It’s almost summer, and we’re thinking about what activities we can do with the kids and sans kids on date nights that are fun and meaningful without costing $14.99 per hour.
I (Mrs. FieryFamily) did not realize the boundless resources available at our local library until we had children. Unbeknownst to me, the library offers much more than just books, and you can save money by taking advantage of these opportunities.
While renting movies from cheap places like Redbox or Amazon Prime is cheaper than going out to the movie theatre, wouldn’t it be nice to watch the latest movies for free? (I’m assuming that you would never illegally download and stream movies, because the penalties for doing so are quite high.) The library offers at least a dozen recently released movies, and several hundred, if not thousands, of classic and popular movies. They also offer the classic Disney movies, which are super expensive to rent online. The best part? You can often keep these movies for up to three weeks, so you can plan your movie-watching in advance and have several options to choose from.
I discovered the music and soundtrack section of the library and my whole life changed. Instead of listening to NPR on my way to school or carpool and feeling dragged down by the dark and dreary news each day, I slip in The Greatest Showman, Hamilton, and Taylor Swift CDs and feel revved up for the day. Don’t get me wrong, though- I believe that listening to NPR is important because staying informed about the news is our responsibility as citizens of this planet. But hearing graphic details of a rape trial at 7:30 in the morning is a bit much- even for me. Anyway, music from the library. It’s there and it’s great.
If you haven’t played an audiobook with your children yet, then the following information will blow your mind. Have you ever been on a long car ride with your kids and wished that you could jump out of the window and land in a beach chair with a tall glass of lemonade as the wind blows through your hair? Audiobooks are kinda like that. Pop them in and just wait for your children to almost immediately stop bickering. You will hear the sweet sound of some random man or woman’s voice guiding you along your journey. Our local library offers hundreds of audiobooks, from Harry Potter and The Chronicles of Narnia to Charlie and the Chocolate Factory and How to Train Your Dragon. The moment my kids get in the car, they ask us to turn on the audiobook. This is a great opportunity for 1) you to get some time to just think without having to resolve who threw the raisen at whom 2) the kids to be exposed to vocabulary and plots they would otherwise not encounter and 3) you and your kids to discuss the plot and meaning of the story. It’s a win-win, and the library offers it.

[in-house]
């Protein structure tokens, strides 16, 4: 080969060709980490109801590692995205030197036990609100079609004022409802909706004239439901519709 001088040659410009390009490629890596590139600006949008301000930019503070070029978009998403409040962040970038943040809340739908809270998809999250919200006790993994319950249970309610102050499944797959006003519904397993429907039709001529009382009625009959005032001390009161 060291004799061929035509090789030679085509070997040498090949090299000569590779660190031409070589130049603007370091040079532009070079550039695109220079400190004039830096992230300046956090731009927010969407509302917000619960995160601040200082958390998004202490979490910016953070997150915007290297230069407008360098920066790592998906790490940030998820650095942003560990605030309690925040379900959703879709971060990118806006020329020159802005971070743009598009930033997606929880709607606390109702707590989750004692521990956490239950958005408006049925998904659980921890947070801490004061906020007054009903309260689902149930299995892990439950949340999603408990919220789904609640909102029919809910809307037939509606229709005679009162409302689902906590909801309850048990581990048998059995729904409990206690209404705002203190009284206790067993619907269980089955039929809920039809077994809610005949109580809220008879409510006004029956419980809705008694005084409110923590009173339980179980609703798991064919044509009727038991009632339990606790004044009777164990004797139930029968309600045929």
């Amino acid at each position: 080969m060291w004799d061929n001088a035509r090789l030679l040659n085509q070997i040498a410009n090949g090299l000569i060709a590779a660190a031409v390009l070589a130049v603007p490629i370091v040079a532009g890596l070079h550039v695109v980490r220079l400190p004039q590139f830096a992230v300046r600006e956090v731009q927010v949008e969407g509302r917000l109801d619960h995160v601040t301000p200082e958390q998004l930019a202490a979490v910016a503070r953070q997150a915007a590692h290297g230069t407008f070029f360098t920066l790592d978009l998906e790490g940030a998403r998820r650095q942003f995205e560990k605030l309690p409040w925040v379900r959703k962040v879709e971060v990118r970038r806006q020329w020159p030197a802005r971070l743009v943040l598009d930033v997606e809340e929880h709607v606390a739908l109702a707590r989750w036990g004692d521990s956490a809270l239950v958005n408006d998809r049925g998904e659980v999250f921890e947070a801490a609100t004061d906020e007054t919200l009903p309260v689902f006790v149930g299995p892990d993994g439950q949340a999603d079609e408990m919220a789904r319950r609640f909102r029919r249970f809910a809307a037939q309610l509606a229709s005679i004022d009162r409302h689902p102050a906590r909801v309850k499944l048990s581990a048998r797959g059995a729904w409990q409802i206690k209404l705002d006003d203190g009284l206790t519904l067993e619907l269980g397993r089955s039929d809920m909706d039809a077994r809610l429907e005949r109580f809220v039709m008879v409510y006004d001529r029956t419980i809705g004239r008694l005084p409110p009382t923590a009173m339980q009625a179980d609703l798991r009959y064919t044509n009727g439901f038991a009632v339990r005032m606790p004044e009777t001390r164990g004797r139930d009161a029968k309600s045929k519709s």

There are tons of free programs for kids and adults that are offered through the library. Craft activities, reading with therapy dogs, films, baby story time, preschool story time, music activities, knitting activities, manga mania, and book clubs, just to name a few. Please note that the activities for kids should not be considered babysitting. Rather, it’s an opportunity for you to engage with your kids in a structured and fun environment. Each library offers different programs and you may have to reach out to a few local branches to see what’s out there.
Our library offers an array of technology that you can rent out for weeks at a time. I’m not a huge fan of giving phones and computers to younger kids, but I’m more flexible when it comes to educational purposes. The Playaway Launchpad is a kids’ tablet that has educational apps, advertisement-free, and is grouped by age and grade. And it’s available at our local library. How great is that?
Let’s not forget what the library is always filled with! No, not that socially awkward guy flipping through a golf magazine and hoping no one notices his staring at the lone librarian sorting encyclopedias. Not that guy. Books! A few words of advice: don’t give your kids books if they have a tendency to rip pages. And don’t, against your better judgement, call the library and ask if you can return a taped up book. It won’t end well for anyone.